Monday, 18 June 2012
During camp training, it was engrained within all the counselors that we, under no circumstances, were to ever hit a child.
They said nothing about Jesus hitting us though.
“Staff Week” at camp was the most difficult thing I’ve undertaken in 25 years. This “week” of training was actually 12 days in length, making it all the more grueling on me.
When the summer ends, I may elaborate further on why exactly training week was so personally treacherous. Needless to say, I found myself constantly doubting God’s ability to carry me, admitting defeat at nearly every turn. Utterly fearful of the training and the summer that lay before me.
I verbally said to myself, to God, and to the quiet void of my secluded parked car that God simply could not handle this one. This one was beyond Him.
Yeah, I was pretty blunt.
I imagine the disciples felt similarly as I recently read the famous storm story of Mark 4. Pelting rain, jagged lightning, hurricane-force winds, mammoth waves — it was the end of the world. Jesus was sleeping through the whole ordeal, and when the disciples awoke Him, He simply uttered three words.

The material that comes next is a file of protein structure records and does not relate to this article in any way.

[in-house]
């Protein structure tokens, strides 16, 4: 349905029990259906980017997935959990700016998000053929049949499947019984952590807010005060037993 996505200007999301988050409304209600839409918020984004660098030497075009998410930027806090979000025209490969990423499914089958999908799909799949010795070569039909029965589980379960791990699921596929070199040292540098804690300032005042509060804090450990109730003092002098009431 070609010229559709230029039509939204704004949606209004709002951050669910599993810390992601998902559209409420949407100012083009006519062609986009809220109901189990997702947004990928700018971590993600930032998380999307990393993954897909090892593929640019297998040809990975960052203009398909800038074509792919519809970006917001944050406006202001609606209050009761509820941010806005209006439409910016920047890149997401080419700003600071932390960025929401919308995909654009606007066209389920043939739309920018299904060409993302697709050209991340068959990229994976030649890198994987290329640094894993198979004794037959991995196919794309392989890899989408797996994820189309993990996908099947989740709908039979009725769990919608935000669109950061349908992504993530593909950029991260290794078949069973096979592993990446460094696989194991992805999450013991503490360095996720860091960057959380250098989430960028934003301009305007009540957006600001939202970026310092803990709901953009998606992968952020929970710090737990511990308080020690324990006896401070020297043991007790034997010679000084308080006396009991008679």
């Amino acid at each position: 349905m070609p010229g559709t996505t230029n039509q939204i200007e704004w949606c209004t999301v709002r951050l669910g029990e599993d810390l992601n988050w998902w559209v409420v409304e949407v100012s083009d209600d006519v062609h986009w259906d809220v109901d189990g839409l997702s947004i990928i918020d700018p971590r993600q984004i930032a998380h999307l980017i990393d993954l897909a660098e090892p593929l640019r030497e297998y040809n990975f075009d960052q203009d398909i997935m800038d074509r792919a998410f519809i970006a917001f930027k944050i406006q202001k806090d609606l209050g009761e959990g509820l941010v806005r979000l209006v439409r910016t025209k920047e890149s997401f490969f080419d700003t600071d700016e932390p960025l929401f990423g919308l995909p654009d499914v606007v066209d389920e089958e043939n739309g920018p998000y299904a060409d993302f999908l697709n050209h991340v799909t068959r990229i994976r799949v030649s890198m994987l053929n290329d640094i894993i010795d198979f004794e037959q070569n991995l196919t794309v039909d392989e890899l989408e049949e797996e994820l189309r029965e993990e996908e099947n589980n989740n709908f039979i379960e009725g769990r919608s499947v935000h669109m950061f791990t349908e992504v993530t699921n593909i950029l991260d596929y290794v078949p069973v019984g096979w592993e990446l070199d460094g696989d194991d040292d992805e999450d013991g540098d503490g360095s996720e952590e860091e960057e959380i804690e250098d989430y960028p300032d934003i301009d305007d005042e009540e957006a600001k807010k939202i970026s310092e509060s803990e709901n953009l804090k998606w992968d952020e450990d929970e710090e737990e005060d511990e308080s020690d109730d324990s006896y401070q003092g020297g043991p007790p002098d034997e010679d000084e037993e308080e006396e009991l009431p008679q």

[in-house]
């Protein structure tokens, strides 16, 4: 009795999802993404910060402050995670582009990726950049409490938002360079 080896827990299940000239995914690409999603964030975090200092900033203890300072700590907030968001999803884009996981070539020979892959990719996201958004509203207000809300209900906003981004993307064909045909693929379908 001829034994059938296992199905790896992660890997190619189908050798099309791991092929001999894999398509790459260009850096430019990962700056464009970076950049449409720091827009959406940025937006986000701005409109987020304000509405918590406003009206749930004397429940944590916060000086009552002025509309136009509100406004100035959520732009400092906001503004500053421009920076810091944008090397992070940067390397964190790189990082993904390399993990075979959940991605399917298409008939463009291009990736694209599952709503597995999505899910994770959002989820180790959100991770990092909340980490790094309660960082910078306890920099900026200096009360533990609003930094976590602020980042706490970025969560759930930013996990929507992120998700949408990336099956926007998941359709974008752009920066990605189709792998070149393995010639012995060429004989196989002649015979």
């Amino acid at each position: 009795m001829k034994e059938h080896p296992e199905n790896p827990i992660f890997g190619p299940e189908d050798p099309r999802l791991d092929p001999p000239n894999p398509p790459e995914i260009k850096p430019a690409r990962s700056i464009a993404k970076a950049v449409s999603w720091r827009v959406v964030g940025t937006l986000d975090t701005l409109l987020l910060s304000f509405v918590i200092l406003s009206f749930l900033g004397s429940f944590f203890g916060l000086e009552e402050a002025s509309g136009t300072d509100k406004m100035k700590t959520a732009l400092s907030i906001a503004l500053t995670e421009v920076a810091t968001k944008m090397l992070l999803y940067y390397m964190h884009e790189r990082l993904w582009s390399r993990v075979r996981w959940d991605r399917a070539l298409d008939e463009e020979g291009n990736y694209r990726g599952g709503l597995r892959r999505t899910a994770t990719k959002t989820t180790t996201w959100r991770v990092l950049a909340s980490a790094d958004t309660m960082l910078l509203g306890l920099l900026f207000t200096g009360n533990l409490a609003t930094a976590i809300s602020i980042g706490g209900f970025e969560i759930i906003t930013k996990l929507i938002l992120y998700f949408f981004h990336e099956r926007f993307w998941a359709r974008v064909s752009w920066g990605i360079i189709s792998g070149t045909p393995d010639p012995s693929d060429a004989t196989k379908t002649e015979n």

The storm ceased.
End of the world suddenly looked like the silliest assessment of the disciples’ situation. And then Jesus brutally hit His disciples in Mark 4:40, just like He hit me:
But He said to them, “Why are you so fearful? How is it that you have no faith?”
Consider the disciples’ guts sucker-punched.
My summer “storm” was immediately calmed when the first two boys entered my cabin this week. I saw them unloading their stuff, my heart lit with joy, and I felt the lightning and wind and waves simply cease.
I later felt Jesus looking me square in the eyes and bluntly asking:
Why are you so afraid? Don’t you have any faith at all?
I’m sorry, God. I hate that I live up to my doubting namesake far too often. Forgive me. Help me this summer. Help me in this life. Help me believe the impossible. That truly nothing is beyond Your power.
Jesus, continue calming my storms and preparing this life for even more impossibles to come.
Bring on the summer.